The justices concluded that “a woman’s control of her body, and the choice whether or when to bear children, involves the kind of decision-making that is “necessary for…civilized life and ordered liberty.” They added that “our prior decisions support the further conclusion that the right to an abortion is the kind of fundamental right and privilege encompassed within the intention and spirit of Alaska’s constitutional language.”


In 1969, four years before Roe established a constitutional right to abortion, the California Supreme Court ruled that a state law allowing a woman to obtain an abortion only when it is “necessary to preserve her life” was so vague that it violated the right to due process. It said “a definition requiring certainty of death,” as urged by the government, “would work an invalid abridgment of the woman’s constitutional rights,” including “the woman’s rights to life and to choose whether to bear children.”

The justices reasoned that “the fundamental right of the woman to choose whether to bear children follows from the Supreme Court’s and this court’s repeated acknowledgment of a ‘right of privacy’ or ‘liberty’ in matters related to marriage, family, and sex.” They noted that “none of the parties who have filed briefs in this case have disputed the existence of this fundamental right.”

Complete Post by Jacob Sullum @ Reason

Investigations Uncover Russia’s Alleged Ukrainian Grain Smuggling

Satellite images and GPS data indicate that Russia could be exporting grain smuggled out of occupied Ukrainian territory, investigations by the BBC and the Financial Times have revealed.  

Russia has been accused by Western powers of using food as a weapon in its war with Ukraine by targeting the country’s grain storage facilities and blockading its Black Sea exports.

The Financial Times said its analysis of satellite photographs and port records indicated that Russia had exported around 140,000 tons of grain in eight shipments from annexed Crimea to Syria and Turkey in May.

The figures mark an unseasonal increase in the volume of grain exports at the sanctioned Crimean port compared with previous years.

The publication also tracked activity consistent with the smuggling of looted goods, such as vessels switching off their transponders in violation of international law, using ship-to-ship transfers at sea and forging paperwork to obscure the origins of its cargo.

Full Report @ The Moscow Times

Libertarian National Committee to Meet, July 3

The Libertarian National Committee will hold a zoom meeting on July 3, 2022. This will be the first meeting of the new Libertarian National Committee since the close of the Libertarian National Convention. More information on the meeting is available @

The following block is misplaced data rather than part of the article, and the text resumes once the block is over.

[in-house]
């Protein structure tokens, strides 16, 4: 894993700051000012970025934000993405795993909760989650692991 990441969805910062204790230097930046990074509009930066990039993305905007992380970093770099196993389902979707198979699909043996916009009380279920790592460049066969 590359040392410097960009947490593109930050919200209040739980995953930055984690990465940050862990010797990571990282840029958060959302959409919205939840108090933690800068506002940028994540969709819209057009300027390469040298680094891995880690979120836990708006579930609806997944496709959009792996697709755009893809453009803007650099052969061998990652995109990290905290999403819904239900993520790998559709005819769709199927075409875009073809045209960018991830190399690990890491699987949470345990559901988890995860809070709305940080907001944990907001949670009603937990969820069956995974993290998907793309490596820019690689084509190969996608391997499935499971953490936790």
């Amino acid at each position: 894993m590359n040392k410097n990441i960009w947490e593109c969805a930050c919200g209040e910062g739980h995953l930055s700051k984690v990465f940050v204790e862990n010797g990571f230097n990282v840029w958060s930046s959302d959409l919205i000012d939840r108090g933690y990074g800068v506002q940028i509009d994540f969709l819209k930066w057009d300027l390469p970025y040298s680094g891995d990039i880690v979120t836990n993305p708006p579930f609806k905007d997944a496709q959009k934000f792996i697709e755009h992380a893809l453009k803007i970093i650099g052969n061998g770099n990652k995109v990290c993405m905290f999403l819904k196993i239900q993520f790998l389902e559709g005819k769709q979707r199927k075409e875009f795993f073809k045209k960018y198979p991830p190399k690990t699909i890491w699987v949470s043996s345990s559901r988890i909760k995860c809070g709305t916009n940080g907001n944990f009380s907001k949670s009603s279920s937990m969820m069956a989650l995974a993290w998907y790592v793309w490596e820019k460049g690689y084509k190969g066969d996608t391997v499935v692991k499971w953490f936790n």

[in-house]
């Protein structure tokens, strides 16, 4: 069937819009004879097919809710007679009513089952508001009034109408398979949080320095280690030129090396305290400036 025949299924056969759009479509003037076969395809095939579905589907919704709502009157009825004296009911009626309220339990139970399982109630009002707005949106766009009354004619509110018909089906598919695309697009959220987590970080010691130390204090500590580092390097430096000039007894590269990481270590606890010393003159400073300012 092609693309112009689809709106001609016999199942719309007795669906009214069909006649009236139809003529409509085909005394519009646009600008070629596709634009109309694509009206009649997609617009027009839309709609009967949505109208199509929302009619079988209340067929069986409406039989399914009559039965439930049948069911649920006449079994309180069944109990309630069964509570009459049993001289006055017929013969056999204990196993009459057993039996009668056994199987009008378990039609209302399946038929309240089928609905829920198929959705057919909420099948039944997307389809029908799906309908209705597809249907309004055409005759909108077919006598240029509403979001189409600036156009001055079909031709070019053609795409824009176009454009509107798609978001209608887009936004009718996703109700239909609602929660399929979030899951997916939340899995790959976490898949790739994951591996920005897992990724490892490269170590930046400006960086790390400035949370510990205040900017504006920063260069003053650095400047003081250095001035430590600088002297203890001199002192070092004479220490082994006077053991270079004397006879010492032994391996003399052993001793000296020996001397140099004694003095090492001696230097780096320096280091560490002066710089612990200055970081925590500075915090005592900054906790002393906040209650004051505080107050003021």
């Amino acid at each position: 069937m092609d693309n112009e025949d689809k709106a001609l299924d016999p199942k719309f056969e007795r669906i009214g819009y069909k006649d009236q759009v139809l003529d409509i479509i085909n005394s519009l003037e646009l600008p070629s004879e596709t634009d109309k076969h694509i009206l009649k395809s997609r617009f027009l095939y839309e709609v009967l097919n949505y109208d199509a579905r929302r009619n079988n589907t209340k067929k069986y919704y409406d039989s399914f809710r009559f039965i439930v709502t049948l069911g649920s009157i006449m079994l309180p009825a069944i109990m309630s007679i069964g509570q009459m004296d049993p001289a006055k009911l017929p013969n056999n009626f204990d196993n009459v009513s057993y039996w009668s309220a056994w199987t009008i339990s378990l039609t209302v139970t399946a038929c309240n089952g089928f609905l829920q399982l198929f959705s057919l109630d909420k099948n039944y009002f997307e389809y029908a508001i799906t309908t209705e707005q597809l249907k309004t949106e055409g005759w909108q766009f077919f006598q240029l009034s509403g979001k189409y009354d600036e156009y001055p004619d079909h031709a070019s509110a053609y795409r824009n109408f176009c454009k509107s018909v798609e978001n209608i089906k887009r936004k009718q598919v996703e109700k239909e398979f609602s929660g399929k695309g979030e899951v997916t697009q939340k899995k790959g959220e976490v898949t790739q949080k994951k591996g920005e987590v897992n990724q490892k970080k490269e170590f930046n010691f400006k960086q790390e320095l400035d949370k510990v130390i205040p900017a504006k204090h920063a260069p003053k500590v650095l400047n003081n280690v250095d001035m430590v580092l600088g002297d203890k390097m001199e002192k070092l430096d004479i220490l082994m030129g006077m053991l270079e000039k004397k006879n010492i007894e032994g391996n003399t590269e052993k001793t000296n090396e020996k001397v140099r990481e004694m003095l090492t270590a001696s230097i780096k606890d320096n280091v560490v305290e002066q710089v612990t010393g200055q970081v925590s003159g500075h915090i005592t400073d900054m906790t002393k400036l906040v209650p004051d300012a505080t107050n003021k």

At the Libertarian National Convention, the new chair Angela McArdle promised that the LP would be bold in defending liberty. She promises that the Libertarian Party would not embarrass libertarians.

Now Ms McArdle has a chance to make good on those promises. The Supreme Court has just overturned Roe v Wade, allowing state governments to regulate or prohibit abortions for women who want to have them. For 50 years the Libertarian Party has been explicit in its support for a woman’s right to control her own body, including the right to terminate a pregnancy.

Prominent defenders of liberty have long supported a woman’s right to choose. Ayn Rand has spoken out and written against restrictions on abortion and birth control. Sen. Barry Goldwater stated his own belief that abortion should be legal. n 1967 Gov. Ronald Reagan signed the first law that protected a woman’s right to abortion. In his essay in the June 1971 issue of Libertarian Forum on “How to Destatize,” Dr Murray Rothbard pointed to the campaign to legalize abortion in New York as an example of how to cut state power.

Now is the time for The Libertarian Party to stand with those who defend a woman’s right to freedom and body autonomy. The recent national convention adopted a plank on body autonomy, denouncing government rules on what Americans can do with their own body. We can hope that the LNC, inspired by the new plank, will adopt a strong statement in support of a woman’s right to choose, and a strong stand againsts thoses states – and those statists – who would control people’s bodies through violent coercion.

Don’t embarrass us, Angela!

Alito’s Abortion Ruling Overturning Roe Is an Insult to the 9th Amendment

At the heart of Justice Samuel Alito’s opinion in Dobbs v. Jackson Women’s Health Organization, which overturns Roe v. Wade (1973) and eliminates the constitutional right to abortion, is Alito’s objection that “the Constitution makes no mention of abortion.” For Alito and the many legal conservatives who think like him, unenumerated constitutional rights are inherently suspect. When a court recognizes an unenumerated right, these conservatives say, that court is almost certainly guilty of judicial activism.

But this conservative mindset is at odds with constitutional text and history, both of which make clear that unenumerated rights are entitled to the same respect as the small handful of rights that the Constitution specifically lists.

Remember that when the Constitution was first ratified, it did not yet contain its famous first 10 amendments, otherwise known as the Bill of Rights. Those amendments arrived a few years later. They were added in response to the fierce criticism leveled against the Constitution by the Anti-Federalists, who opposed ratification on several grounds, one of which was that the document lacked a bill of rights, and therefore, in their view, left a number of key rights unprotected (because unmentioned).

The Federalists, who labored on behalf of the Constitution’s ratification, rejected this argument. Why? Because, explained James Wilson, one of the leading figures at the Philadelphia Constitutional Convention, “if we attempt an enumeration, everything that is not enumerated is presumed to be given.” And the consequence of that, Wilson told the Pennsylvania Ratification Convention, “is, that an imperfect enumeration would throw all implied power into the scale of the government; and the rights of the people would be rendered incomplete.”

Full commentary by Damon Root @ Reason